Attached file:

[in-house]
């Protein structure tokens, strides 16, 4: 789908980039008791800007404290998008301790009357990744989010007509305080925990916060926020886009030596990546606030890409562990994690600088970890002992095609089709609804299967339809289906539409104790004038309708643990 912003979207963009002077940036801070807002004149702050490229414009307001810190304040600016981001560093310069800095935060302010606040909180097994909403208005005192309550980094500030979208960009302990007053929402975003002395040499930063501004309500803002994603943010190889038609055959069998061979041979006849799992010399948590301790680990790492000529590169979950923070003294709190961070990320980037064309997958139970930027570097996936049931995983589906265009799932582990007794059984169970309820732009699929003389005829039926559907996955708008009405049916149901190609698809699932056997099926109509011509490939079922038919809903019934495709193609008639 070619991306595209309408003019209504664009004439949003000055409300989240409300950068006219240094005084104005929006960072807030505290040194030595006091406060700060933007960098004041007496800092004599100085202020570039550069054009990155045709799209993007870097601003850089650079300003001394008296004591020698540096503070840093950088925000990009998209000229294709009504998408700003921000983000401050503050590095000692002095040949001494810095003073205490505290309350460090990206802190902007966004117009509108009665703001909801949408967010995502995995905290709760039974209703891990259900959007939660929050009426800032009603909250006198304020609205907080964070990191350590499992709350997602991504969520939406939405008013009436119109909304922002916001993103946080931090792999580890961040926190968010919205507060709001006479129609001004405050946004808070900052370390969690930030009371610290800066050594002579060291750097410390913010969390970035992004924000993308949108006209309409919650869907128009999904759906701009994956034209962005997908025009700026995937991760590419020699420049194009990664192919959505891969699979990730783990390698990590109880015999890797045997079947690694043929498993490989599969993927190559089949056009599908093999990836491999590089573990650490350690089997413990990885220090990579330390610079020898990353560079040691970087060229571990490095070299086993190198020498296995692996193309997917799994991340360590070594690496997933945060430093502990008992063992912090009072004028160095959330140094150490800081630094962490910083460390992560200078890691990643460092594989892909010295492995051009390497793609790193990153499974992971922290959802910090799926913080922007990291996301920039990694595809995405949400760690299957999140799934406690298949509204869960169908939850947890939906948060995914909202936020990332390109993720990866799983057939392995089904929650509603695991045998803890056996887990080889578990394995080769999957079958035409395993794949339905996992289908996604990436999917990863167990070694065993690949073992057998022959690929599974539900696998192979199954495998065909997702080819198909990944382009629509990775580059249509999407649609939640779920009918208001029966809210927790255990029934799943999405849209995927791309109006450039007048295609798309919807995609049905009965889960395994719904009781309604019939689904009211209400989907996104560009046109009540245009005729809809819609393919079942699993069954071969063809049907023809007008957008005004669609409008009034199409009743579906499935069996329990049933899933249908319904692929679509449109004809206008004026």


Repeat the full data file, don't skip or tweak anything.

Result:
[in-house]
């Protein structure tokens, strides 16, 4: 789908980039008791800007404290998008301790009357990744989010007509305080925990916060926020886009030596990546606030890409562990994690600088970890002992095609089709609804299967339809289906539409104790004038309708643990 912003979207963009002077940036801070807002004149702050490229414009307001810190304040600016981001560093310069800095935060302010606040909180097994909403208005005192309550980094500030979208960009302990007053929402975003002395040499930063501004309500803002994603943010190889038609055959069998061979041979006849799992010399948590301790680990790492000529590169979950923070003294709190961070990320980037064309997958139970930027570097996936049931995983589906265009799932582990007794059984169970309820732009699929003389005829039926559907996955708008009405049916149901190609698809699932056997099926109509011509490939079922038919809903019934495709193609008639 070619991306595209309408003019209504664009004439949003000055409300989240409300950068006219240094005084104005929006960072807030505290040194030595006091406060700060933007960098004041007496800092004599100085202020570039550069054009990155045709799209993007870097601003850089650079300003001394008296004591020698540096503070840093950088925000990009998209000229294709009504998408700003921000983000401050503050590095000692002095040949001494810095003073205490505290309350460090990206802190902007966004117009509108009665703001909801949408967010995502995995905290709760039974209703891990259900959007939660929050009426800032009603909250006198304020609205907080964070990191350590499992709350997602991504969520939406939405008013009436119109909304922002916001993103946080931090792999580890961040926190968010919205507060709001006479129609001004405050946004808070900052370390969690930030009371610290800066050594002579060291750097410390913010969390970035992004924000993308949108006209309409919650869907128009999904759906701009994956034209962005997908025009700026995937991760590419020699420049194009990664192919959505891969699979990730783990390698990590109880015999890797045997079947690694043929498993490989599969993927190559089949056009599908093999990836491999590089573990650490350690089997413990990885220090990579330390610079020898990353560079040691970087060229571990490095070299086993190198020498296995692996193309997917799994991340360590070594690496997933945060430093502990008992063992912090009072004028160095959330140094150490800081630094962490910083460390992560200078890691990643460092594989892909010295492995051009390497793609790193990153499974992971922290959802910090799926913080922007990291996301920039990694595809995405949400760690299957999140799934406690298949509204869960169908939850947890939906948060995914909202936020990332390109993720990866799983057939392995089904929650509603695991045998803890056996887990080889578990394995080769999957079958035409395993794949339905996992289908996604990436999917990863167990070694065993690949073992057998022959690929599974539900696998192979199954495998065909997702080819198909990944382009629509990775580059249509999407649609939640779920009918208001029966809210927790255990029934799943999405849209995927791309109006450039007048295609798309919807995609049905009965889960395994719904009781309604019939689904009211209400989907996104560009046109009540245009005729809809819609393919079942699993069954071969063809049907023809007008957008005004669609409008009034199409009743579906499935069996329990049933899933249908319904692929679509449109004809206008004026």